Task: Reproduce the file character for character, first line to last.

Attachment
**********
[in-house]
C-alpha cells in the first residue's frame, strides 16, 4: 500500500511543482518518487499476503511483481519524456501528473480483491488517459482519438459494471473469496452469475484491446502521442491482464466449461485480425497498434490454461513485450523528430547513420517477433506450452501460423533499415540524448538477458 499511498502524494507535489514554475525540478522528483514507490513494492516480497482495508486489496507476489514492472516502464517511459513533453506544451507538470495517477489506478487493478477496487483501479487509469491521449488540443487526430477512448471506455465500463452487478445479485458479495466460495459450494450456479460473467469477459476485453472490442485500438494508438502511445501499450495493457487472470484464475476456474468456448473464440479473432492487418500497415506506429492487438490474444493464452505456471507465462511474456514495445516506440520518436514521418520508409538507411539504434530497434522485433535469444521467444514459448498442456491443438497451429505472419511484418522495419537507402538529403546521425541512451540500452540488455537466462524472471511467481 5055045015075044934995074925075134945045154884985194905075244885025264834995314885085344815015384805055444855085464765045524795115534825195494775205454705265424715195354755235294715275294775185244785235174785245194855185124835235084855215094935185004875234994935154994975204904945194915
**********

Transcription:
[in-house]
C-alpha cells in the first residue's frame, strides 16, 4: 500500500511543482518518487499476503511483481519524456501528473480483491488517459482519438459494471473469496452469475484491446502521442491482464466449461485480425497498434490454461513485450523528430547513420517477433506450452501460423533499415540524448538477458 499511498502524494507535489514554475525540478522528483514507490513494492516480497482495508486489496507476489514492472516502464517511459513533453506544451507538470495517477489506478487493478477496487483501479487509469491521449488540443487526430477512448471506455465500463452487478445479485458479495466460495459450494450456479460473467469477459476485453472490442485500438494508438502511445501499450495493457487472470484464475476456474468456448473464440479473432492487418500497415506506429492487438490474444493464452505456471507465462511474456514495445516506440520518436514521418520508409538507411539504434530497434522485433535469444521467444514459448498442456491443438497451429505472419511484418522495419537507402538529403546521425541512451540500452540488455537466462524472471511467481 5055045015075044934995074925075134945045154884985194905075244885025264834995314885085344815015384805055444855085464765045524795115534825195494775205454705265424715195354755235294715275294775185244785235174785245194855185124835235084855215094935185004875234994935154994975204904945194915